Crying vulnerability, Liberian judges have called on the government to provide "special protection" for them in their "delicate job of ensuring the enhancement of rule of law in the country."
"Yes, we are vulnerable. Generally, judges are not accorded the kind of protection they need in the execution of their job in the country. The level of protection given to judges in other countries are not being given to us here," Judge Yusif D. Kaba, resident Judge of the Civil Law Court cried here.
"Judges need protection. Judges stand in need of the minimum amount of security to ensure that they are safe," he told journalists Friday at the Temple of Justice.
He said, though he has not personally received threats from any one for the execution of his duties as a judge, he strongly believes the nature of their job 'dictates' that they need to be protected.
"That I have not received threats does not necessarily mean the potential for threat would not exist," he noted.
Judge Kaba explained that as judges, they preside and execute judgment in crucial cases ranging from armed robbery, assault, drug related cases and other high profile matters that are 'very delicate' and as such, the government should consider their protection as a 'priority.'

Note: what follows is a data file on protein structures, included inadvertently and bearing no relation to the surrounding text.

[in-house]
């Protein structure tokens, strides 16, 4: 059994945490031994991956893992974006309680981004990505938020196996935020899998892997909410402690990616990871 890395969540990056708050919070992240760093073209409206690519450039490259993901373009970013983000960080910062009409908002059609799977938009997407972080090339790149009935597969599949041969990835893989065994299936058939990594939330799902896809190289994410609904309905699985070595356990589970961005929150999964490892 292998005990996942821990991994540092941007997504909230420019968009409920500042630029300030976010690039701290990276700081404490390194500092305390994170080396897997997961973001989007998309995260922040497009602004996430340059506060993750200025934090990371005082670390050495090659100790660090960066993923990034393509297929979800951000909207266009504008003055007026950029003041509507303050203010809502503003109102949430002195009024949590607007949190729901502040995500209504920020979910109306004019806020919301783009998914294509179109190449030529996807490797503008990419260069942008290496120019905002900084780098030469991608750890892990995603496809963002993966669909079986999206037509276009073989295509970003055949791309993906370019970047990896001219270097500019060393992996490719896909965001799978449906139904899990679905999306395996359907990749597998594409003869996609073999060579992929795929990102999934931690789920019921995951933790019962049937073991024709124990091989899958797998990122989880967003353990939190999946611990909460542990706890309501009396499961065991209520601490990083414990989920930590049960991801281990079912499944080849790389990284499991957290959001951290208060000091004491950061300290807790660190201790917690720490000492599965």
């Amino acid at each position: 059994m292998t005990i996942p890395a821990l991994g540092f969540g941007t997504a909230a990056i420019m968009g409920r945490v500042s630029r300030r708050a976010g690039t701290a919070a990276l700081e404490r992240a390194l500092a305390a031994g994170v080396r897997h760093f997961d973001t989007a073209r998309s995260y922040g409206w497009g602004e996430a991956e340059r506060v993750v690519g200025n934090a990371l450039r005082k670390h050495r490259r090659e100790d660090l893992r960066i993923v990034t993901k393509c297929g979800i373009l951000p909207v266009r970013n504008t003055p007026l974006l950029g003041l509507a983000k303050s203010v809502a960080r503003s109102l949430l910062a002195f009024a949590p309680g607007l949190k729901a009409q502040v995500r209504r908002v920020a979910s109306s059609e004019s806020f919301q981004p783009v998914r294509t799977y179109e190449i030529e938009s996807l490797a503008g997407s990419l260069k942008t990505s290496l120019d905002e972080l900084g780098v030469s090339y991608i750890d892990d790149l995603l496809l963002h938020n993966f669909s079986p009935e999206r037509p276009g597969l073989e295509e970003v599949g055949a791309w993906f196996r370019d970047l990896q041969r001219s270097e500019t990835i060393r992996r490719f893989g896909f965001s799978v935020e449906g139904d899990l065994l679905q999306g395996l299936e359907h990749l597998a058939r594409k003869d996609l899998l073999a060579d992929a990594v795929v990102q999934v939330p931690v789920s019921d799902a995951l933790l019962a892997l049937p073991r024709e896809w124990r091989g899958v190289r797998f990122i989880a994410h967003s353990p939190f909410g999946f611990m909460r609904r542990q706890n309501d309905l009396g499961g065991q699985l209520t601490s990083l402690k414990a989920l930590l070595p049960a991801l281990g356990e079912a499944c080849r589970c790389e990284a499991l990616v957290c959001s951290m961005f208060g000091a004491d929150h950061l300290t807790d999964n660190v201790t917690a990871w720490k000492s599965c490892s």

"The nature of the job we do dictates that we need protection. We engage criminals and even ordinary citizens who have interest in properties, and by our judgments, it could be that someone may not be satisfied; so it is always essential that we be given security to protect us," he suggested.
Despite their vulnerability in terms of security, he said they have enjoyed
high level of "independence" in the execution of their duties with "no interference from any one including the president" since the inception of this government.
"This regime has not been the one that has interfered with the judiciary. I am not aware of any situation where any one has interfered with us," he stressed.
He cited improvement in the jury system and the fast tracking of cases as some of the many achievements recorded in the judiciary, promising that with the support of the government, they would further strive for the sustainability of the rule of law in Liberia.